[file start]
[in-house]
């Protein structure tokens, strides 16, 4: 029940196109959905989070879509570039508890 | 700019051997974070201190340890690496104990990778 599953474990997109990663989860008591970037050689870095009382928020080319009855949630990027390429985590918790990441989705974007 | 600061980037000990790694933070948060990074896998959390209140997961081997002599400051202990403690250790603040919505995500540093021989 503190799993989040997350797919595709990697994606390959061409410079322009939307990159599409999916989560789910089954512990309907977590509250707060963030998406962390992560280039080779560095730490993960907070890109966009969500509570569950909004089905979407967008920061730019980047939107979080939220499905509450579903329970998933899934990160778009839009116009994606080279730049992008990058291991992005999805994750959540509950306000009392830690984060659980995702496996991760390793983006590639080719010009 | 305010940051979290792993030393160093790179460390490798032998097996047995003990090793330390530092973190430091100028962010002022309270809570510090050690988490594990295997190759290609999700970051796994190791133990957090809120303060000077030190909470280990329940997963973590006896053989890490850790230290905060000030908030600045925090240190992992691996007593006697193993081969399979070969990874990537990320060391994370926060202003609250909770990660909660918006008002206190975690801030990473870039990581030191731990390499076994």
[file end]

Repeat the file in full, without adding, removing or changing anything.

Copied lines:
[in-house]
């Protein structure tokens, strides 16, 4: 029940196109959905989070879509570039508890 | 700019051997974070201190340890690496104990990778 599953474990997109990663989860008591970037050689870095009382928020080319009855949630990027390429985590918790990441989705974007 | 600061980037000990790694933070948060990074896998959390209140997961081997002599400051202990403690250790603040919505995500540093021989 503190799993989040997350797919595709990697994606390959061409410079322009939307990159599409999916989560789910089954512990309907977590509250707060963030998406962390992560280039080779560095730490993960907070890109966009969500509570569950909004089905979407967008920061730019980047939107979080939220499905509450579903329970998933899934990160778009839009116009994606080279730049992008990058291991992005999805994750959540509950306000009392830690984060659980995702496996991760390793983006590639080719010009 | 305010940051979290792993030393160093790179460390490798032998097996047995003990090793330390530092973190430091100028962010002022309270809570510090050690988490594990295997190759290609999700970051796994190791133990957090809120303060000077030190909470280990329940997963973590006896053989890490850790230290905060000030908030600045925090240190992992691996007593006697193993081969399979070969990874990537990320060391994370926060202003609250909770990660909660918006008002206190975690801030990473870039990581030191731990390499076994």